The terms "garbage fish" and "bottom feeder" are terms slung at the Negros, Micks and Chinamen as whites passed into the woods with their expensive split willow and bamboo fly gear, with their expensive creels.  Kings and wealthy had rule of lands where they could fish for their Salmon and Trout. The rest of us were the people fighting for a spot in between shifts, fishing live bait.

"What are you fish'n for there, he he - bottom fish'n eh?" - they would chuckle in their waders with the L.L. Bean gear.

This prejudice translated into the way all gear was made and while innovations on the lure side progressed, on the live bait side, we got the junk. Eventually the patch-wearing WWF anglers in their bright yellow shirts [ fish have to dig those predator billboards  - hey I'm a bright large shape coming your way ].

What is left on the shelves for us? Light line, small hooks good floats? Are there some quills, some finesse hand-made floats? A range of hooks just for maggots, mealworms and waxworms? NO. There isn't. The answer- the fishing industry has thumbed their noses at us as they walked on to their bass holes. Instead of trout- the "haves" drive $35,000 bass boats and wear 30 patches from the same fishing industry people that thinks we are second class!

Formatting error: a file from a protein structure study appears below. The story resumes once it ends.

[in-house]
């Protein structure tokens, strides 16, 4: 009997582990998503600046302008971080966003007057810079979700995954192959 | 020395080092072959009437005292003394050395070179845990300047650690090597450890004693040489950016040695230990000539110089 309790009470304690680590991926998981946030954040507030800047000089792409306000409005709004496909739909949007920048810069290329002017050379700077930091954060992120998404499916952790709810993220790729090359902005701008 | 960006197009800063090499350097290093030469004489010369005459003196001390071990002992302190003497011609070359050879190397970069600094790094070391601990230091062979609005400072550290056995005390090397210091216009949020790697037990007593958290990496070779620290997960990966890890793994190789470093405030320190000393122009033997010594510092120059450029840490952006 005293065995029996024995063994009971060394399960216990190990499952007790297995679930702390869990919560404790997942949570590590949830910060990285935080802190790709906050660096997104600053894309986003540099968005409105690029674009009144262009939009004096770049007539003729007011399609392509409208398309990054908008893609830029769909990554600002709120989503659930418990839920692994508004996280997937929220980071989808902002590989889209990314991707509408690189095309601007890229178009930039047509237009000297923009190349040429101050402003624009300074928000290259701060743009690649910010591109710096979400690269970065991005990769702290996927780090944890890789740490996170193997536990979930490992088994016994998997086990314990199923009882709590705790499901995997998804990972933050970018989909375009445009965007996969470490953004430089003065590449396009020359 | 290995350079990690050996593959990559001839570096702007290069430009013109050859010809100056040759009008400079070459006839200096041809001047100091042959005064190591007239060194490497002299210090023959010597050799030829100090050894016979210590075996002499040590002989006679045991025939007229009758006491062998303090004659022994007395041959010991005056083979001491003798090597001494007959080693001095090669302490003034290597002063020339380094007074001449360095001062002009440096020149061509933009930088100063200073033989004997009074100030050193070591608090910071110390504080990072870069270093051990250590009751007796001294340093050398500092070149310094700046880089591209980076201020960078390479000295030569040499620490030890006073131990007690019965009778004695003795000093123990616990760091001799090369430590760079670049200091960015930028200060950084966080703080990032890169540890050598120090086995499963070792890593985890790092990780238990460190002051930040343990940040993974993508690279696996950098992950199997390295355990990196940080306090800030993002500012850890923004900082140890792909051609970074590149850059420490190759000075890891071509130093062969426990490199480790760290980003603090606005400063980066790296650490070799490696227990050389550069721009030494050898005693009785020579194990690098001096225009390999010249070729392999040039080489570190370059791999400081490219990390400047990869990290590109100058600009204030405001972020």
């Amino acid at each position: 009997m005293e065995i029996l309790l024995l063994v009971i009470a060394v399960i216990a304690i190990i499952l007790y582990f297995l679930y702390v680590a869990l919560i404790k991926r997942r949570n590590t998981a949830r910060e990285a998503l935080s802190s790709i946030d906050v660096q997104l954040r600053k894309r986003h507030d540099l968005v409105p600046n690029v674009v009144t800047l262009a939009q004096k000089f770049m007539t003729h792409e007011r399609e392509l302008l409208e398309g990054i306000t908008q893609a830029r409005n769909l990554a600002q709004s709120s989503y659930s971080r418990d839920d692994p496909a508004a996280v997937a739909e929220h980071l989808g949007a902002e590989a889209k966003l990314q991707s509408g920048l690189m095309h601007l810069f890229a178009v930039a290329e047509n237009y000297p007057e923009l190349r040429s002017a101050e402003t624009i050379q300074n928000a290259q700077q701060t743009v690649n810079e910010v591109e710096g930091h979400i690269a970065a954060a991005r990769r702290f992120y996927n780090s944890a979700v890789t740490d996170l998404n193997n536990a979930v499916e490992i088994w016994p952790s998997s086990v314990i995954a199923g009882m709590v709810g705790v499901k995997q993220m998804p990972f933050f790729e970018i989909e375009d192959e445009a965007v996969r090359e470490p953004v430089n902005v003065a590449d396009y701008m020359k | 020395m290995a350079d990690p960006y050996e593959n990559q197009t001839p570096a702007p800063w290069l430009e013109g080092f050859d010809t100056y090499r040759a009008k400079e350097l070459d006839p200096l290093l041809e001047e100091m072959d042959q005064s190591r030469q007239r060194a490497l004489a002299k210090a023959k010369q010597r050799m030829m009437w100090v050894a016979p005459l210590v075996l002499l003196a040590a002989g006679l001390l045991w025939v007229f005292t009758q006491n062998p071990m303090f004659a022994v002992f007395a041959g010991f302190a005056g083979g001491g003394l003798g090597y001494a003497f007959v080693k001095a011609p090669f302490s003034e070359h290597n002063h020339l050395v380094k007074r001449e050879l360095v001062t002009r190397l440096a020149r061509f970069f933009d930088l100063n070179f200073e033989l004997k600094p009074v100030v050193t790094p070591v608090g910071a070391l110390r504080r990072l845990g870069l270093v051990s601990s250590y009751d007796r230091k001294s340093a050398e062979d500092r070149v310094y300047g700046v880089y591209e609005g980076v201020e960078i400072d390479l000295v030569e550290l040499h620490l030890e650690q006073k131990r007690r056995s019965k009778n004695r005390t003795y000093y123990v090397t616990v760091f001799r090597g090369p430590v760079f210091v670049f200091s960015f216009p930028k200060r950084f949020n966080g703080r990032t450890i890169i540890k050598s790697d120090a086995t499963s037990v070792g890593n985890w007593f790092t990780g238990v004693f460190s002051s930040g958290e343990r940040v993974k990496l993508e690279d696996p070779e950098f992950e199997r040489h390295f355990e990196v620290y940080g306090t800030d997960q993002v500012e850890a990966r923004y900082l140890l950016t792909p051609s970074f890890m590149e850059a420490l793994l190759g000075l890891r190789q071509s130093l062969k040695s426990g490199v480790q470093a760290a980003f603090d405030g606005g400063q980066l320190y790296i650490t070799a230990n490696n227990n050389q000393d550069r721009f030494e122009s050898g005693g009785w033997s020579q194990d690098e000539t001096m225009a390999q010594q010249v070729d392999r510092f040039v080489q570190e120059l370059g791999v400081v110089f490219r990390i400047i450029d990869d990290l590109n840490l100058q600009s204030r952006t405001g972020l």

Well, the Revolution is starting and I am unhooking my bass boat - 

What an excellent post David. You have me fired up.

 

My grubs are on the way and ordered (be here tomorrow)- because I am SMART enough to wish to catch the fish with food - it is much easier than fooling them with fake food. While the "kings and haves" tinker with their jelly-infused-purple-nurple-glitter-worm imported from Japan [ only half a joke- they really are buying $13 packs of plastic worms from Japan ], I am going to catch some bluegills - because there is only one flavor of maggot that I need to choose from. Who's smart?

 

: )

And only one flavor of bluegill that I like: rolled in meal and fried.

 

Add a beer and I think I've gone to heaven. The BassBusters can have their fun, as far as I care.

Maybe only one flavor, Johnny, but lots of colors!!!

(I'm kinda' partial to the red ones, except then I have to call them eurolarvae!!)